Although the Longer Ending was included, without any indication of doubt, as part of chapter 16 of the Gospel of St. Mark in the various Textus Receptus editions, the editor of the first published Textus Receptus edition, namely Erasmus of Rotterdam, discovered (evidently after his fifth and final edition of 1535) that the Codex Vaticanus ended the Gospel at verse 8, whereupon he mentioned doubts about the Longer Ending in a manuscript which lay unpublished until modern times. The omission of the Longer Ending in the Codex Vaticanus apparently was not realized again until rediscovered in 1801 by the Danish scholar Andreas Birch (whose discovery got very little publicity owing to a fire that destroyed his newly published book before it could be much distributed). After that, the omission was again rediscovered by Johann Jakob Griesbach, and was reflected in his third edition (1803) of the Greek New Testament, where he ended the Gospel at verse 8 and separated the Longer Ending and enclosed it in brackets, very much as most modern editions of the Greek text and many modern English versions continue to do.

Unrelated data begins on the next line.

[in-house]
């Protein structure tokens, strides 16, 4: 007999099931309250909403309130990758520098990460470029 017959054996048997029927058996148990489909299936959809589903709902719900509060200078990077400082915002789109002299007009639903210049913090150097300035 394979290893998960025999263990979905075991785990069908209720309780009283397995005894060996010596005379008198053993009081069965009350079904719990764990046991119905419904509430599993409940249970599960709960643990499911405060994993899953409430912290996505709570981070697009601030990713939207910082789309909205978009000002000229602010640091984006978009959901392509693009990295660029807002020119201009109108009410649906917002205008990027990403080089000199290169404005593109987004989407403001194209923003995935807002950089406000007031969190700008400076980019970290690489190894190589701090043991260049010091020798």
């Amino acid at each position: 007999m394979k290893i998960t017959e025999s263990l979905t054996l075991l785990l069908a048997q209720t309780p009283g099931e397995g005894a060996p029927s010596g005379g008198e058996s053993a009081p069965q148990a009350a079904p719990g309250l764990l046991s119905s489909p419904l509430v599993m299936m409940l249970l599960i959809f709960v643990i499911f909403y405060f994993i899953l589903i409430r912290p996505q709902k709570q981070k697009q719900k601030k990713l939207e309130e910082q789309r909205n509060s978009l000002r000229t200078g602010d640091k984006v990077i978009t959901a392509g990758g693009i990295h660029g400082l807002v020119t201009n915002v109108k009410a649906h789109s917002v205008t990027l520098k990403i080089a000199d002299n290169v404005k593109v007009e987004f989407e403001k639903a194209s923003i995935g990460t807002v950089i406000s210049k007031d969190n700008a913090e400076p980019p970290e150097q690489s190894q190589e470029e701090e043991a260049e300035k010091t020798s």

A commonly accepted theory for the condition of the last chapter of the Gospel of Mark is that the words actually written by St. Mark end, somewhat abruptly, with verse 8. This abrupt ending may have been a deliberate choice of St. Mark or because the last part of his writing (after verse 8) was somehow separated from the rest of his manuscript and was lost (an alternative theory is that St. Mark died before finishing his Gospel). From the incomplete manuscript the copies that end abruptly at verse 8 were directly or remotely copied. At some point, two other people, dissatisfied with the abrupt ending at verse 8, and writing independently of each other, supplied the Longer and the Shorter endings. The longer ending was written perhaps as early as the last decade of the First Century and acquired some popularity, and the shorter ending could have been written even as late as a few centuries later. The “lost page” theory has gotten wide acceptance, other theories have suggested that the last page was not lost by accident but was deliberately suppressed, perhaps because something in St. Mark’s original conclusion was troublesome to certain Christians. No matter how or why the original and genuine conclusion to the Gospel disappeared, the consensus is that neither the Longer nor Shorter endings provide an authentic continuation to verse 8. Explanations aside, it is now widely (although not unanimously) accepted that St. Mark’s own words end with verse 8 and anything after that was written by someone else at a later date.